When the Thaw Comes

When the Thaw Comes

by Guest Blogger,
Erin K. Parker

41loSxeo0YL._SL_300_Six months after life pulled the rug out from under me, I decide to run away from the suburbs of Los Angeles and go back to school in a safer, slower world. Safe is more important than slow, but slow is appealing. I long for my old out of state college in the foothills of the Wasatch Front. I want the red canyons of Color Country. I want mountains covered with quaking aspen and bristlecone pine. I want to throw myself into Lit classes, to write papers about words and stories and their meaning. I want time to move differently than it does in Los Angeles.

I register for classes over the phone, pack a few boxes and give notice at my job. And then with a week until classes start and no place to live, I leave the crisp sunny days of Southern California in January, drive hours through the desert, and arrive in the muddy gray of a winter that’s already gone on too long. I have reserved 3 nights in a motel on Main Street, confident I’ll find a furnished room to rent. A room where I can find my way out of the dark. There is no Plan B. And here it is: a room for rent listed on the first flyer on the first bulletin board I come to at the Student Center on campus. I take the flyer down and drive carefully on icy roads to the address.

I knock on the front door of the house. The woman who answers tells me the room for rent is in a 3 bedroom apartment in their basement, and 2 of the rooms already have tenants. She leads me to the driveway lined with snow drifts, down the dark stairs next to the garage, and knocks on the door. A girl about my age lets us in. Inside it’s a cozy, dim, wood paneled basement and the bedrooms have windows right under the ceiling with dirty snow piled against the glass panes outside. The bedroom for rent is in the back, and when the girl opens the door to show me, nobody says a word. It’s musty and dark and could use some paint, but it’s quiet and furnished and that’s all I want.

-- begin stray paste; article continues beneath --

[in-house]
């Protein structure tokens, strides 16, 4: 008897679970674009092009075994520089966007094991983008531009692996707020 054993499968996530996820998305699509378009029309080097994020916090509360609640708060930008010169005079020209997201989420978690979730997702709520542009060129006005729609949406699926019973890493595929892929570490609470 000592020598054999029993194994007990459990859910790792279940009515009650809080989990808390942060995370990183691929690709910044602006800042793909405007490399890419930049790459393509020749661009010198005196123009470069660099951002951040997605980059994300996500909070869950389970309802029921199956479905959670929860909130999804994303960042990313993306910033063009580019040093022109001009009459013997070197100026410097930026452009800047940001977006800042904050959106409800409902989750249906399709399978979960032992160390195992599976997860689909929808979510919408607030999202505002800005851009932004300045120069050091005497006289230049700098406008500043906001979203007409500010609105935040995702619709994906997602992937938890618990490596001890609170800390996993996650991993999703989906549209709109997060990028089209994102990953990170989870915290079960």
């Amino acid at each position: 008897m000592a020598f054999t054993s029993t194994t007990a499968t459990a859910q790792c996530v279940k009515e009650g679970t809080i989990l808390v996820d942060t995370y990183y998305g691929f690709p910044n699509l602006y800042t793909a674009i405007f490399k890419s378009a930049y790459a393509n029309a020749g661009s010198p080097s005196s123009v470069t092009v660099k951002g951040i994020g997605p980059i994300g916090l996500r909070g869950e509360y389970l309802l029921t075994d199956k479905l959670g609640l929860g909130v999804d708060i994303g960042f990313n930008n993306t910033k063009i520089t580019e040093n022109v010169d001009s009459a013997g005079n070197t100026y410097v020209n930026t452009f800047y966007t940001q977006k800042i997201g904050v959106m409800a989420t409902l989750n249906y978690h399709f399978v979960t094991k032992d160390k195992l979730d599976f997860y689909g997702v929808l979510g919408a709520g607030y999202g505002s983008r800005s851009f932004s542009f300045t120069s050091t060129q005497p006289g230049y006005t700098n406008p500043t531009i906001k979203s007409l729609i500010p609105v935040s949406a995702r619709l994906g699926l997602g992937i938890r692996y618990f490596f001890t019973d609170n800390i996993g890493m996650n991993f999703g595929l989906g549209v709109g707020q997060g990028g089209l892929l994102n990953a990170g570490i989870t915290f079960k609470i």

“I’ll take it,” I say, turning to the owner and the two girls who live there. My new roommates, Viv and Tina. They exchange a glance and smile at me.

The winter progresses and the snow gets higher until the windows are covered with gray and no light can get through the ice. I live underground like a rabbit. I listen to records and read books and drink hot peppermint tea against the cold. Sometimes I stay up late and write stories in a notebook. I sporadically attend classes. I eat a lot of Top Ramen and hardboiled eggs because they are cheap. I crave salt and warmth. Sometimes my roommates make chocolate chip cookies and invite people from church to come over and play Uno. I realize fairly quickly I may have made a mistake in coming back to this town. Everything has slowed down and has now buried me in this underground room with no light. Paralysis has set in. I am homesick for things I can’t put into words.

One night I have trouble going to sleep and am laying in the dark room looking at shadows on the ceiling. I am wondering how to gather the energy I would need to move back home. The thought of packing my car up and driving home feels impossibly difficult. The thought of staying here also seems impossibly difficult. Then the heavy air in the room becomes heavier and the dark gets darker. Over by the closet there’s a ripple in the shadows, and maybe it’s from the tree branches outside through the ice on the windows, but maybe it’s not. I sit up in bed, straining to see into the corner across the room. I realize I am not alone, and go cold.

A girl’s face flashes lightning-quick into my mind, and I see her shaking her head at me, disappointed and a little amused. In an instant, I see myself like she sees me: a girl huddled in bed, drowning in self-pity and circles. I see her face again, like quick frames from a film. She’s shaking her head, a mocking half-smile on her lips. She’s chiding me. She can’t believe the despair I have allowed myself to fall into.

“You have everything,” she says to me, her words flashing in my mind. She’s not sympathetic, or wise, or all knowing. She’s annoyed. This is something you might say to a friend who needs to be told the hard truth. A friend who has taken things too far for too long, and could benefit from a reminder to get up and start living. I have a strong impression of a finger wagging. Enough, she scolds. Enough.